The Pennsylvania Department of Labor and Industry (PDLI) offers unemployment benefits to part-time workers who lose income through no fault of their own. As long as those workers can qualify through the standard requirements, they can receive payments. The PDLI guidelines also allow you work part time and still receive benefits if the amount of those wages is small enough.
TL;DR (Too Long; Didn't Read)
If COVID-19 has affected your job, you may be eligible for unemployment benefits. Head to the Department of Labor's website for updates, and check out careeronestop to learn how to file for unemployment in your state.
You may also be eligible for Pandemic Unemployment Assistance (PUA), which is now available to individuals who have traditionally been ineligible for unemployment benefits (e.g. self-employed workers, independent contractors, gig workers)
Neither the U.S. federal government nor the Pennsylvania state government define what constitutes part-time work. Instead, each employer defines part-time work based on the setup of the organization. Generally, employers consider you a part-time employee if you work less than 35 hours a week, but that can vary depending on the company. Since there is no law defining a part-time worker, there is no law determining whether a part-time worker can collect Pennsylvania unemployment-insurance benefits.
If your employer considers you a part-time worker, you have to meet the same eligibility requirements to collect unemployment benefits as anyone else. First, you must not be responsible for your unemployment. For example, if you quit your job voluntarily you can’t collect unemployment. You also can’t collect if you were let go for failure to perform your job duties or follow company policy.
The second qualification factor is how much you made during your base period. If you count back through the past five full calendar quarters before you filed your claim, the first four of those quarters are your base year. You must have at least sixteen credit weeks, or weeks you earned more than $50, during that year. You also must have made more than $800 during the highest earning quarter. Finally, you must have made at least 20 percent of your high-earning quarter wages in the other three quarters.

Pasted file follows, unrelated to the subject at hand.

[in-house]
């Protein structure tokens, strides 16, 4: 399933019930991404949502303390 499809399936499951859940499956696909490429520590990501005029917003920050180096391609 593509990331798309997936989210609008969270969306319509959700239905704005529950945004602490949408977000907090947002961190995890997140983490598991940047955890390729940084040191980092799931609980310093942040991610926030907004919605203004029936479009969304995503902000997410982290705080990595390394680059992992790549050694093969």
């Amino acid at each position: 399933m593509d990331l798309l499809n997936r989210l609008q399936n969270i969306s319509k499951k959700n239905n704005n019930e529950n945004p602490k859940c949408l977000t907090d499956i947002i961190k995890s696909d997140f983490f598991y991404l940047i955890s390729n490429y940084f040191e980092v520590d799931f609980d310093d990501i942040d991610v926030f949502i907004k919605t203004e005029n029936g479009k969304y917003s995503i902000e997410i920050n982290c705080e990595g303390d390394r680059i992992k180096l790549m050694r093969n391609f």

Working While Collecting Benefits
Some unemployment claimants find sporadic part-time work while collecting unemployment benefits. In this case, the partial benefit credit will apply, which is up to 30 percent of your weekly benefit amount. You can earn up to your partial-benefit credit and still collect your unemployment benefits. Everything you earn over that will be deducted from your weekly payment to the nearest dollar.
However, the PDLI will review the number of hours you work and your earnings to determine how your unemployment compensation benefits for that week are affected by your part-time job, according to the Pennsylvania Unemployment Compensation Handbook.
Some unemployment claimants are wary of working part time or reporting their part-time income because they are afraid of losing their unemployment benefits. When you collect unemployment in Pennsylvania, you must log in to the system every two weeks and certify that you’re looking for work and not turning down opportunities.
You also have to report any money you earned during the previous two weeks. If you intentionally turn down work to stay on unemployment or intentionally conceal the fact that you’re working, you are committing insurance fraud. In Pennsylvania, you can be ordered to pay back any fraudulently collected benefits and be banned from collecting future benefits. In extreme cases, you can receive a criminal charge for this activity, which may result in fines and jail time.
Michaele Curtis began writing professionally in 2001. As a freelance writer for the Centers for Disease Control, Nationwide Insurance and AT&T Interactive, her work has appeared in "Insurance Today," "Mobiles and PDAs" and "Curve Magazine." Curtis holds a Bachelor of Arts in communication from Louisiana State University.